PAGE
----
In the Bhagavad Gita, one of Krishna’s many lessons is learning to love the action, and not just the fruit of the action. This is a concept that is foreign to many people. We get caught up in the reward of the action rather than enjoying the actual process of getting to the reward. Think about it; we sit in class and think about the grade rather than really wanting to gain knowledge, we work hard in jobs we hate for the money, and we run or swim or bike even though we hate it to be in shape. The focus should be shifted to what we are doing in this very instant of time rather than what the outcome of the action is. The outcome is short lived and the action lasts much longer. Actions take up about 98% of our lives and the fruit of that action makes up about 2%. That means that 98% of our lives are being wasted doing something that is not enjoyable. The action should be enjoyed. Love to learn, love to work, love to run, love to breathe, just love everything that you do and life will be good. The outcomes are just an added bonus. “I love my work, and I’m making money!” is a much more appealing thought than, “I spend most of my time at my job and I’m miserable, but hey I made some money!”
Rock climbing is a perfect example of this type of thought process. When you’re working on a project, you have a general plan of how you’re going to top out, but the concentration isn’t solely on being on the top. The focus is on the process of getting there. Completing each move is an accomplishment in itself. If the only focus is topping out, it is highly unlikely you will get past the current move. To complete anything, the concentration has to be on the rock, where you’re at in the current moment, no straying thoughts, just present and in tune with everything going on around you.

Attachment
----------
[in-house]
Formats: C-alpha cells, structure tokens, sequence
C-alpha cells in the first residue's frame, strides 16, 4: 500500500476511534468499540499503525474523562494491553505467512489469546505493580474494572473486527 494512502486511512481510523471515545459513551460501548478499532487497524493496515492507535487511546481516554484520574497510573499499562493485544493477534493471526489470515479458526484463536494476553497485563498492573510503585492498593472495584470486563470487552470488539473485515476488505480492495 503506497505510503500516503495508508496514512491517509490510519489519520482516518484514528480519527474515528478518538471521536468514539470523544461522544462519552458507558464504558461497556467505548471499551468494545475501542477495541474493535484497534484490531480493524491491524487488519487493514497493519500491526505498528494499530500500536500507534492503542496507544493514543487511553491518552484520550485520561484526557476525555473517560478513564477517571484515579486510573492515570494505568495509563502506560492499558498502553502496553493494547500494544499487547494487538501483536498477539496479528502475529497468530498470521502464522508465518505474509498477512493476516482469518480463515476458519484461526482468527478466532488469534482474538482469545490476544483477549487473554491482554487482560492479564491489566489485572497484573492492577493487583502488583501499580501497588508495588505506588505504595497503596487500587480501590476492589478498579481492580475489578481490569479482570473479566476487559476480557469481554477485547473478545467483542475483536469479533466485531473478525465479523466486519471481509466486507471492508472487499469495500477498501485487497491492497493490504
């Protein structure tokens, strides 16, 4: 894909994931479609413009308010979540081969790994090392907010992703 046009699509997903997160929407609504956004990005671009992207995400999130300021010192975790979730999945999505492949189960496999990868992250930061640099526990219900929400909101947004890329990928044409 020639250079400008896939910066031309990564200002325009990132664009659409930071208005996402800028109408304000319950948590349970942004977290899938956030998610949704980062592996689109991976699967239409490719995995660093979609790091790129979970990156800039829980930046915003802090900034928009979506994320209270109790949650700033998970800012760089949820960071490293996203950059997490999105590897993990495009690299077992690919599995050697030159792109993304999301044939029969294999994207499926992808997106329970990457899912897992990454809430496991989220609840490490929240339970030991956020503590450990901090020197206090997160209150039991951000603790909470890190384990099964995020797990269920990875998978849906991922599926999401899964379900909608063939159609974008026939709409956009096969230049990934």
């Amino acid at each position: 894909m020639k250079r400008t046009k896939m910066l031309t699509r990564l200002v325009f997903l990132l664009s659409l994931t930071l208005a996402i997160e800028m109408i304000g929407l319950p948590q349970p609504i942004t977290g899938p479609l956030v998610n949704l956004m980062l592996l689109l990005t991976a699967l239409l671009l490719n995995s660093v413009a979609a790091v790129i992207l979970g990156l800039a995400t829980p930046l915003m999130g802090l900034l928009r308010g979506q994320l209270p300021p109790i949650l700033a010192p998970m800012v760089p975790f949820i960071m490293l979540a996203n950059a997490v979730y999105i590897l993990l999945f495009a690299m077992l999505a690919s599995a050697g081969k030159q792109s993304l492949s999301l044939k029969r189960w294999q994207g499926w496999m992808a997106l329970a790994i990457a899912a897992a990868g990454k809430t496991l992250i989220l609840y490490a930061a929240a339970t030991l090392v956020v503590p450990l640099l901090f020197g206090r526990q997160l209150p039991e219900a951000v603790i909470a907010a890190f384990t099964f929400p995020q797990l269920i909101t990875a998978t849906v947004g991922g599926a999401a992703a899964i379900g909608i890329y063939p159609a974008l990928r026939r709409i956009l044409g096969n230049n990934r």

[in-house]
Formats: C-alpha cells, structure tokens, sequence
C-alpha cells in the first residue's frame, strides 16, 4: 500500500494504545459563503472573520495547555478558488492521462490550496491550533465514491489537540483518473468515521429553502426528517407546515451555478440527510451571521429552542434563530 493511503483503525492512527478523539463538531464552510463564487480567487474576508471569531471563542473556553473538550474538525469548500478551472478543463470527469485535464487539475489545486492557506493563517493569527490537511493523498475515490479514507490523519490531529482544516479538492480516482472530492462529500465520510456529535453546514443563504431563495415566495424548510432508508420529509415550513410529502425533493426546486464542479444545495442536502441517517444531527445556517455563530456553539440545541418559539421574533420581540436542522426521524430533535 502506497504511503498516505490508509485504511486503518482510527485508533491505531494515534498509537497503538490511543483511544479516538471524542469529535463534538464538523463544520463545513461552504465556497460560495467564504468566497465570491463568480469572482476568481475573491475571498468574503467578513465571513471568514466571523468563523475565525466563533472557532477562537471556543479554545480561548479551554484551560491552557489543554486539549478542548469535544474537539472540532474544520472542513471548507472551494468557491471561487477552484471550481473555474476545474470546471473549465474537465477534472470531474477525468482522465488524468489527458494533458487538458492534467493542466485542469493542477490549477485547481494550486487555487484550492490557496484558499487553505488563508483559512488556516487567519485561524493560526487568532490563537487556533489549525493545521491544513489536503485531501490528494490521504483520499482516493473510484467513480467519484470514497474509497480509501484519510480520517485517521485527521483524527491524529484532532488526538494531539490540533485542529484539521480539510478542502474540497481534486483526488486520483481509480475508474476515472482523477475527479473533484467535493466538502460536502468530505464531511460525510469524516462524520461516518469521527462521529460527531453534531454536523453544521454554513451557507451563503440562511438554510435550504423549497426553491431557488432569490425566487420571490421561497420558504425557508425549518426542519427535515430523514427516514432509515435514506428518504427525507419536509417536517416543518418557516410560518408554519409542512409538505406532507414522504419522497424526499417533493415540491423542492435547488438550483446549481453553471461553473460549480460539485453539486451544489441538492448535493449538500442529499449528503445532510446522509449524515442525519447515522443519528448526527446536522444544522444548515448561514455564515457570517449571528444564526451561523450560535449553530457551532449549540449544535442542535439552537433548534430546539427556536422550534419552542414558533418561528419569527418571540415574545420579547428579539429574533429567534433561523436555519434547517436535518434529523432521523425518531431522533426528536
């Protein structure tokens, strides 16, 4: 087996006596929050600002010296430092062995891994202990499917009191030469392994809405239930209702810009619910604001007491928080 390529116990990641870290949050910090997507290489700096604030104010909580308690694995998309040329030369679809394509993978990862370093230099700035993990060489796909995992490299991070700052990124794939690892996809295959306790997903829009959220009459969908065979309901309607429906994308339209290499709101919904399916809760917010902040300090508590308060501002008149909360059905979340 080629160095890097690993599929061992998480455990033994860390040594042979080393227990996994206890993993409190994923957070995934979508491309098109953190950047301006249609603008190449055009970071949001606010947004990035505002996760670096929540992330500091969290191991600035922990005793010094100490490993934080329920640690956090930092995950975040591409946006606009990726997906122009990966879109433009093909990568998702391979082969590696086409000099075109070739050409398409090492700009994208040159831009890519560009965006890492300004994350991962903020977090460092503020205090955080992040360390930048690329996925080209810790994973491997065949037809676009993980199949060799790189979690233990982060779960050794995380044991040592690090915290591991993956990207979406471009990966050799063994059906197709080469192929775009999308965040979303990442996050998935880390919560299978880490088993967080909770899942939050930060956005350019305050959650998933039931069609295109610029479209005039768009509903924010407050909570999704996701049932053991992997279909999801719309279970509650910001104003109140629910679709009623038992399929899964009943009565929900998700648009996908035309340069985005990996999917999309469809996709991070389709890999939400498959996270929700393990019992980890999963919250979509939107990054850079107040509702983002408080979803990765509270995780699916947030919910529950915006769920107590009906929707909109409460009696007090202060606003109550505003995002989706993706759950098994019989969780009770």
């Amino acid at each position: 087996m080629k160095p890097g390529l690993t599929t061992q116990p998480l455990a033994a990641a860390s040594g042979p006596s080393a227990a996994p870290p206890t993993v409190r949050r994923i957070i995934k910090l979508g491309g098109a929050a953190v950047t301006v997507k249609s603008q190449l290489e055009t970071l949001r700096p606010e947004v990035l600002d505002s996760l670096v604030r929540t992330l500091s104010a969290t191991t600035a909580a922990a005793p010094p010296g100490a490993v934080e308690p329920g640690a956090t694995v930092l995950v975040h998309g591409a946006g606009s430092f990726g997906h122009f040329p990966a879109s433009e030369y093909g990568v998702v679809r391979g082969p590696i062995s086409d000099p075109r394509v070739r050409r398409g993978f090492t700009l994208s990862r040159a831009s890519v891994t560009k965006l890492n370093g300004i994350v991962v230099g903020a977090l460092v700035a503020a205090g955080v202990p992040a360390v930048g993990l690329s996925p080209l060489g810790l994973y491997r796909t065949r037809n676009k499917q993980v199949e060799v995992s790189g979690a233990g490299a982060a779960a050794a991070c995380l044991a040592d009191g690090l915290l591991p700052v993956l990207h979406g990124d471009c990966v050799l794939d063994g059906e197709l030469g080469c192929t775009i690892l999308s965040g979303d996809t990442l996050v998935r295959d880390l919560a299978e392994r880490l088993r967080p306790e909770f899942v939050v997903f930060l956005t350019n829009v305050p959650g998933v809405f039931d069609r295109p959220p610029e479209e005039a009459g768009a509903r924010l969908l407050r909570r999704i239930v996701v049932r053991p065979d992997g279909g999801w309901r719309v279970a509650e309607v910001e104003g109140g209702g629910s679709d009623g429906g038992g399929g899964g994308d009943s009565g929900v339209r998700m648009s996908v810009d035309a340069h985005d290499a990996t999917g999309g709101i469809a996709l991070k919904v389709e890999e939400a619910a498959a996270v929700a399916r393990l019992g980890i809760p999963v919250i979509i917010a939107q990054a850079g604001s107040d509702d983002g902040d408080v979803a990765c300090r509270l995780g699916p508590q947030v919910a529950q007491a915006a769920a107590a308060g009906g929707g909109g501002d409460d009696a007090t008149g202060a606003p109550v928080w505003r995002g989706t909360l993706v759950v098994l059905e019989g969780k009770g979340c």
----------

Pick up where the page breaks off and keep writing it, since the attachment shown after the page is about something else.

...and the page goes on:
Loving the action is also tied to living in the present. Sometimes life gets hard and stress and unhappiness cause a shift in focus from the present to a happy memory or a daydream of how the future may play out. Memories are good to have and reflect on periodically but they are not a good place live. Learn from the mistakes, laugh at the comedic points and smile because it happened. Wishing that things were the way they used to be won’t do any good, because life is constantly changing and there is no way to time travel back to those events. The key is to move on and accept that the past has happened and that the present is what’s real and concrete. We can change our circumstances to make the present what we want it to be. The future is also not a place to live. Daydreaming about how life may play out doesn’t mean that it will happen. It’s a good way to have some direction, but our current actions are what lead us to the future and we will see what will happen when we get there. Live in the space of time that can be controlled.
Living in the present can be compared a book. Your life is a book that you are writing. The page you are on is what is happening at the current moment in time. Previous pages are events that have already happened and later pages are blank because they haven’t been written yet. Flipping back to look and reflect on previous pages is possible, but the story must go on, so we must return to where we are currently at in the story. Reading ahead, there are only blank pages, so all we can do is imagine what we think may be there. We won’t know what will be on the page until we get there and those pages will remain blank unless we keep writing.